Talk to Delia Marshall and you’ll soon hear her tinkling laughter and feel the joy that envelopes her conversation. You’ll also hear the gentle kindness in her husband’s voice as Adrian completes the details of the journey they’ve shared for 35 years together. Their marriage, built on faith and love, has endured the many challenges associated with chronic kidney disease. Over the years, they became a team that utilized every therapy available for kidney disease in order to enjoy a full life.
“She’s definitely full of positivity,” explained Adrian Marshall when he talks about his wife, Delia.
Delia, diagnosed with Lupus at age 12, grew up in a town just 15 minutes from Adrian. Both were a part of the close-knit Jehovah Witness community. As children they knew each other because Adrian was a friend of Delia’s brother. When Delia became a senior in high school, they realized their relationship was maturing beyond simple friendship.
“We talked on the phone a lot. I knew he liked me,” shared Delia with a smile in her voice.
In 1984, when Delia was 19 and Adrian was 21, they married. The young couple enjoyed volunteer work and bible education together. Delia was a part-time seamstress and Adrian was working in mental health vocational training. During their first few years together, they learned that Delia’s kidneys were near failure. Believing they would not be able to have children, they adopted a two-day old son, Alec, in 1989. Shortly thereafter, Delia started dialysis.
“At first we were on in-center hemodialysis in a clinic at a local hospital. Delia didn’t enjoy the process of in-center hemodialysis but she enjoyed the people,” stated Adrian. “We soon learned about peritoneal dialysis (PD) and switched to that in 1990. PD made life more manageable.”
In 1990, the Marshalls learned the birth parents to their son would be having another child, Austin. They were faced with the question of whether or not to adopt their son’s brother.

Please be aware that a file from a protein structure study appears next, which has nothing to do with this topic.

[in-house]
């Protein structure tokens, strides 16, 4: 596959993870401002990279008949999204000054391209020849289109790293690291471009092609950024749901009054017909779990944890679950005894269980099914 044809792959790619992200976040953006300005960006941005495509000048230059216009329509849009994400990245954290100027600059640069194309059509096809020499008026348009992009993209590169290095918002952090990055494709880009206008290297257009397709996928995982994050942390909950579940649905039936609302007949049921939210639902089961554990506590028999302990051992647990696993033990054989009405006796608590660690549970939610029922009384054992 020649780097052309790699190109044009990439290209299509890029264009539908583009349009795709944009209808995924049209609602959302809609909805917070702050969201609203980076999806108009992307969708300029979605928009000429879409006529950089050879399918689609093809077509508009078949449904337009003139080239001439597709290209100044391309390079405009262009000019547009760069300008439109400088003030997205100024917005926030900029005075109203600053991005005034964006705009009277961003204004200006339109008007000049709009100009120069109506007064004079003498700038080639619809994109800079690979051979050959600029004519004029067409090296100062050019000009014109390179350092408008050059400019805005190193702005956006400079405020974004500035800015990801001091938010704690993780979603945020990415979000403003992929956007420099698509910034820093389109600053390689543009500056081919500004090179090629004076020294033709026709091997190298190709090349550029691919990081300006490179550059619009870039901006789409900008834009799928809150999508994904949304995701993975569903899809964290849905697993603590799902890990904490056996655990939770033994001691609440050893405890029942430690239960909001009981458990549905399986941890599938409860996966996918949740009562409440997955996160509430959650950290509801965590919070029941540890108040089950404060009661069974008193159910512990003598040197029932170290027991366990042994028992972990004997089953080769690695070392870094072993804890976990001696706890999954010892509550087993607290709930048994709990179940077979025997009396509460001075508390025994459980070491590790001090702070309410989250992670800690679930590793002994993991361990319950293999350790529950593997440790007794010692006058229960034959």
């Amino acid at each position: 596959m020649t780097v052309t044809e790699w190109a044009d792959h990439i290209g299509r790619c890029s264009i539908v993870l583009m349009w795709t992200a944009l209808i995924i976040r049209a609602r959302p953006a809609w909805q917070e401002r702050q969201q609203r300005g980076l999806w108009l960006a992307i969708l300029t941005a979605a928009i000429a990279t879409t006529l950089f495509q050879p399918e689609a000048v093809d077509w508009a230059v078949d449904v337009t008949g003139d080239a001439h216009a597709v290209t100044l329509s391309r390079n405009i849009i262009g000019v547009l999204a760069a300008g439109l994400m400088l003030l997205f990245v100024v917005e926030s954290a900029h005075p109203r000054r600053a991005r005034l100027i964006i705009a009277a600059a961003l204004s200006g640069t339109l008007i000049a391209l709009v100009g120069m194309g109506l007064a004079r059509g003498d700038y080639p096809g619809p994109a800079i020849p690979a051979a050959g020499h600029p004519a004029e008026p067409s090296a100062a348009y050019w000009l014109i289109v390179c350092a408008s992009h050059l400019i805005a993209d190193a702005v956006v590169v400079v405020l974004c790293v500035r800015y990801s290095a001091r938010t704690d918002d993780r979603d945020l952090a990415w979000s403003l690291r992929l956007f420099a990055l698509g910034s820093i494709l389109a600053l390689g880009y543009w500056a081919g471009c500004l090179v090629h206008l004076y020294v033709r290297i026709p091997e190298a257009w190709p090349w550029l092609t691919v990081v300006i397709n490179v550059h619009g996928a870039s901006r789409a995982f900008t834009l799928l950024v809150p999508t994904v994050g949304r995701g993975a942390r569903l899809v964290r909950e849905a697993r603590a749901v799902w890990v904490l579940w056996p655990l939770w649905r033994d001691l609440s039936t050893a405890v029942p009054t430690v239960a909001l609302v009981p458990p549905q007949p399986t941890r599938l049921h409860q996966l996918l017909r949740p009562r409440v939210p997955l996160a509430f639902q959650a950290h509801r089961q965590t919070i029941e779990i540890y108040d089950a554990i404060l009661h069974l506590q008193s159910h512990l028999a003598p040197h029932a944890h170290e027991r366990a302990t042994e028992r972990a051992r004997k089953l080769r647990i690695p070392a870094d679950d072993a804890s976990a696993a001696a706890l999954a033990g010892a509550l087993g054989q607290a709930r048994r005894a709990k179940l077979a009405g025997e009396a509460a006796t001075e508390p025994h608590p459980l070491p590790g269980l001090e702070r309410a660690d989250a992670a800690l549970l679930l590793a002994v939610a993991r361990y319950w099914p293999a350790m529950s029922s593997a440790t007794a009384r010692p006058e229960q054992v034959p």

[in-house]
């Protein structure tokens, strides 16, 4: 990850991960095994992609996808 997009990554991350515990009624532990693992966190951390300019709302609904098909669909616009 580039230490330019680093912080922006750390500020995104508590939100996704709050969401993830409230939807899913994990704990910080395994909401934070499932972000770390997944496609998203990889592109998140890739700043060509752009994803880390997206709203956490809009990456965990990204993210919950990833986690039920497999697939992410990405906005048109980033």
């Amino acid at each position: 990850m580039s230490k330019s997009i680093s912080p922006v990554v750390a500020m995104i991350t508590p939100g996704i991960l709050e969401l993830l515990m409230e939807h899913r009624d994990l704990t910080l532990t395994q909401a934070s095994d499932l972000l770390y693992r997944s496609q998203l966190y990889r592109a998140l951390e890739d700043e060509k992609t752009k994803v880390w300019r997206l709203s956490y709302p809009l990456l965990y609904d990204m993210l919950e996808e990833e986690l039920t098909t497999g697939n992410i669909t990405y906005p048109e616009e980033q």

“We talked to our friends and family. People were honest with us. It would be tough being on dialysis and raising a newborn and a 10-month-old. We prayed about it and decided to do it, “ said Adrian.
Then, the surprise of lifetime came. In 1990, Delia found out she was pregnant with twin girls. She delivered her daughters, Jasmine and Monique, 11 weeks early. Tragically, Jasmine only survived a week.
In the midst of great joy and sorrow, the young family of five learned to adjust to dialysis at home. Life began to normal out for them. They were even able to take a short cruise to the Bahamas.
“With PD we just mailed our supplies ahead of time to the ship and then carried on the cycler machine. It was no problem. It didn’t slow us down,” explained Adrian.
In 2000, Delia received a kidney transplant and life was much easier. Unfortunately, the transplant failed in 2007. Delia wanted to go back to peritoneal dialysis, but there was scar tissue, so she learned to do home hemodialysis instead.
The family was introduced to home hemodialysis at DCI Clark Home Training Center in Albany, Georgia. “Gayla was the home training nurse. Our son, Austin, was trained to be Delia’s care partner. The process was easy to learn and the staff was supportive and kind,” claimed Adrian.
Being on home hemodialysis hasn’t slowed the family down. They have travelled throughout the United States to Washington, Oklahoma, Connecticut, North Carolina, Nevada and Hawaii.
“We travel a lot with our dialysis machine. You just have to remember to get to the airline early and check the machine as a medical device at the airline. It weighs about 100 pounds in total, but it flies free,” explained Adrian.
Calcified arteries preclude Delia from getting another transplant, but that doesn’t steal her joy. Currently, she is content to continue with home hemodialysis. Yet, she will tell you, having tried all the treatments, peritoneal dialysis (PD) is her favorite.
“No needles” is something Delia likes.
“You can dialyze while you sleep, there are no needles, and it’s a smaller machine,” explained Adrian.
Reflecting over their journey with kidney disease, the Marshall’s identify the importance of a good relationship with the care team. “Dr. John Schilling and Dr. William DaVanzo from Albany, Georgia, have been key to Delia’s successful treatment. I am certain that they have literally saved her life,” stated Adrian.
As the Marshall family continues to live life to the fullest, they have advice for others facing kidney disease, “It’s incredibly important for people with kidney disease to take control of their care. As the patient, you are in charge. Ask your doctor questions. Make informed decisions. Remember to be compliant with your treatment and talk openly with your doctors and nurses about what is and isn’t working. Establish trust with open communication. Even with kidney disease, you can fully enjoy life.”